Yankee foreign enlistments.

Our readers are aware that a correspondents took place some time last month between Earl Russell and Mr. Adams, United States Minister, on the subject of alleged recruiting for the Yankee Government in Ireland Mr. A. denied positively any knowledge of any such enlistments, and discredited the that any person having any authority from the United States Government was engaged in any such enterprise.

Earl Russell expressed himself satisfied, but subsequently ventured to draw Mr. A.'s mention again to the subject, upon a statement made to Government that within a fortnight 1,278 emigrants had sailed from Queenstown for New York, many of them young men — that 800 word booked for the next departure for the same place — that additional steamers had to be put on the line engaged in the business of conveying emigrants — and that the prospect of large bounties had been held out to young men throughout the country, the emigrants themselves admitting that they got $250 and $300 bounty: their friends is New York also receiving large commissions for inducing them to emigrate.

The artful United States Minister, with an appearance of great earnestness proceeds to He and his Government have been approached time and again by persons who were anxious to go from Ireland to America to join the army — soliciting free passage for the purpose. But their overtures had been rejected, no authority from his Government being given "to listen to any proposals of the kind" Instructions to the same effect, he says, were given to all the Consuls of the United States.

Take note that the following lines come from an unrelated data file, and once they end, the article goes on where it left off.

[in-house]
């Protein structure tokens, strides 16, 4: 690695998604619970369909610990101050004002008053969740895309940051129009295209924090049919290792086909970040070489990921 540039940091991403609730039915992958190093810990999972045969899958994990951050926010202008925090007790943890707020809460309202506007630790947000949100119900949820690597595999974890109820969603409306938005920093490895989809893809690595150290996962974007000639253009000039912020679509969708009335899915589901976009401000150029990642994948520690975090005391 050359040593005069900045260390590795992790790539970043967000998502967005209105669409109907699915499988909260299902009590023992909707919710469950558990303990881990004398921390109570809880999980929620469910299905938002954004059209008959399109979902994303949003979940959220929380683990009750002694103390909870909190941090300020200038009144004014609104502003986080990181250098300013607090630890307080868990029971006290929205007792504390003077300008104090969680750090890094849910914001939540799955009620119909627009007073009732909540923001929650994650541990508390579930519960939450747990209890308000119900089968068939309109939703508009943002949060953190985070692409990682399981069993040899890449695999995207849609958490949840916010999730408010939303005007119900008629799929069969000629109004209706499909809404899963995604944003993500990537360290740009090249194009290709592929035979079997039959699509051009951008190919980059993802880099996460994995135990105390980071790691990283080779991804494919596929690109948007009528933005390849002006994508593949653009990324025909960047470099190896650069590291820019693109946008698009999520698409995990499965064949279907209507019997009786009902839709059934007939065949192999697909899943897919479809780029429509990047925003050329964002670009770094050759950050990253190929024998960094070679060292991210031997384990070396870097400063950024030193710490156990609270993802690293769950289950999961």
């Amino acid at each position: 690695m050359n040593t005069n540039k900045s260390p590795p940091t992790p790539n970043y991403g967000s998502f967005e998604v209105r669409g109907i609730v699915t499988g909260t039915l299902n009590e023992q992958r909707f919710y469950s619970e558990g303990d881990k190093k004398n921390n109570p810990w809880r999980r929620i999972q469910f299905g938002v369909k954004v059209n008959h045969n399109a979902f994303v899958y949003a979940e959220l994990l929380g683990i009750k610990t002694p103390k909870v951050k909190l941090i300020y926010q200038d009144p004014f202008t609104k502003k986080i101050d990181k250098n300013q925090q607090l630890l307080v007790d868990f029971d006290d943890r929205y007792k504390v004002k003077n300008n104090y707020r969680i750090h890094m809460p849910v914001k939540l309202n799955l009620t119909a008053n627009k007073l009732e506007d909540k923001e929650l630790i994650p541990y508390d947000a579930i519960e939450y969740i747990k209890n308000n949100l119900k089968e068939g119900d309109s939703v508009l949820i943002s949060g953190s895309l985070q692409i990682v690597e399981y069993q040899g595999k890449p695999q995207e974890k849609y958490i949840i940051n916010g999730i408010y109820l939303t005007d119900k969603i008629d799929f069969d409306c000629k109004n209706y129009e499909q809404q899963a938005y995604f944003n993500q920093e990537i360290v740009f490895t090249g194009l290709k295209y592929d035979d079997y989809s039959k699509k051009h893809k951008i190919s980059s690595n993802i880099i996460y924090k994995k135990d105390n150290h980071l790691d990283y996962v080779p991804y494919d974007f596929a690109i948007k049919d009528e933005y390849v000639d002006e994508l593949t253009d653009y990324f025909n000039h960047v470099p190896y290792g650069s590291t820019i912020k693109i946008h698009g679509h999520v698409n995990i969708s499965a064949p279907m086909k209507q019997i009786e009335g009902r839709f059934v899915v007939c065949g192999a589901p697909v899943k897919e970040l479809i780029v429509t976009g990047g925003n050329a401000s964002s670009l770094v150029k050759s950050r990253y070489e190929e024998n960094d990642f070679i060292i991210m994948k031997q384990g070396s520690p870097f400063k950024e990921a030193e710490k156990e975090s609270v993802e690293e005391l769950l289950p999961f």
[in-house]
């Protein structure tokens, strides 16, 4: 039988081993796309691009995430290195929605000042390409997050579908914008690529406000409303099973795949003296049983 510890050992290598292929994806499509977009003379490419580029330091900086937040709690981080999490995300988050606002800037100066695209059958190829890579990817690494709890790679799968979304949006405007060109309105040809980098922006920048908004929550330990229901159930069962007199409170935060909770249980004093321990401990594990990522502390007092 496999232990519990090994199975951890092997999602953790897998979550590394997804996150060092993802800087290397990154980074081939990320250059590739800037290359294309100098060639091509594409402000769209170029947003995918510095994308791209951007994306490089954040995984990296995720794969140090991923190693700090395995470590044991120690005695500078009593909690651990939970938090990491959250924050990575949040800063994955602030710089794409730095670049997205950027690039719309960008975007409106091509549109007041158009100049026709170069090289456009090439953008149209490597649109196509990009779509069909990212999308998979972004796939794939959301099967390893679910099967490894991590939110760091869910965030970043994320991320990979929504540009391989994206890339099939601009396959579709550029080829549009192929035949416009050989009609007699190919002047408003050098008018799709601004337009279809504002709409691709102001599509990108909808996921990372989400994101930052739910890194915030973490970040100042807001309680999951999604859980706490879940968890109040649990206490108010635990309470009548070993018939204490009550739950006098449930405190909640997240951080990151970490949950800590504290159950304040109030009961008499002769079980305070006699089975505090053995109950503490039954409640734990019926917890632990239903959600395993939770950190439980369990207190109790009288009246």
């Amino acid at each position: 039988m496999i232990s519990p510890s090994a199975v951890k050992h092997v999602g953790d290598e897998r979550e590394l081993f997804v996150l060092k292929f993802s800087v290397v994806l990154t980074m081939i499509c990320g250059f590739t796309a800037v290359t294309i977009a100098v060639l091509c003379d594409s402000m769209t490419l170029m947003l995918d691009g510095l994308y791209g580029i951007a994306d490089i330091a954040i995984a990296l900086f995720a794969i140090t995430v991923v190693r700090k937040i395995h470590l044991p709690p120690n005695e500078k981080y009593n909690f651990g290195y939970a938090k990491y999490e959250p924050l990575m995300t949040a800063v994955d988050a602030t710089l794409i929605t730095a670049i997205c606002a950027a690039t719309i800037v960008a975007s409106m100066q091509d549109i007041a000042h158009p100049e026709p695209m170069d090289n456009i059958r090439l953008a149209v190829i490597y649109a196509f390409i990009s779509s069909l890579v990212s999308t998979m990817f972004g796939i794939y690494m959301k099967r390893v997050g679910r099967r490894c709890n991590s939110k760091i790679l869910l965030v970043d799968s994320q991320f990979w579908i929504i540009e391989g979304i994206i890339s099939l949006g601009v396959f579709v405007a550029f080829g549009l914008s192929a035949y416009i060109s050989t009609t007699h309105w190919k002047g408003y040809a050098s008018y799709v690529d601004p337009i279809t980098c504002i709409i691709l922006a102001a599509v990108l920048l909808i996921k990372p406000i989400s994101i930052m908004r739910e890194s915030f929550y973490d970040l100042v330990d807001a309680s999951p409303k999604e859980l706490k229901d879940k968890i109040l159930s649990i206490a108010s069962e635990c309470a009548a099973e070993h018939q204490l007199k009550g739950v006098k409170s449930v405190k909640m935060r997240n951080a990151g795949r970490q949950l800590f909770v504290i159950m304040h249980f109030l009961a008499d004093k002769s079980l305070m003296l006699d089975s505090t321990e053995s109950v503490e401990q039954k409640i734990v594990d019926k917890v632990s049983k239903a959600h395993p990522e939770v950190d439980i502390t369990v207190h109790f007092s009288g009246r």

Mr. Adams admits that the liberal bounty paid by his Government for soldiers had occasioned a desire with many to emigrate. He then lets out the manner in which the thing is done. He has been informed by a gentleman of influence that the great corporations for the extension of railways in the western part of the United States having lost many of the laborers on their lines, by drafting for the army, were endeavoring to fill their places with aliens exempt from military service. With the adroitness for which his people are so remarkable he makes use of his very correspondence to advertise for emigrants by stating to Earl Russell that "there is no doubt of the fact that there is a great scarcity of laborers in the United States," and he adds: "I learn from private sources that the rate of wages this season is very much advanced!" These things he coolly informs Earl Russell "may explain the phenomenon of emigration to which your lordship has been pleased to draw my attention" Very satisfactory, no doubt, to his lordship!

Mr. Adams knows, Earl Russell knows, that these people are all intended to swell the force against the Southern Confederacy. Whether England regards the emigration of so many of her subjects with indifference or not, we have no means of knowing; but in any event she will find the Yankee too cunning. He cannot be caught. He will draw off her deluded Irishmen, under one specious promise or another, in the face of his protestations of all participations in the proceeding, and in spite of all her vigilance.

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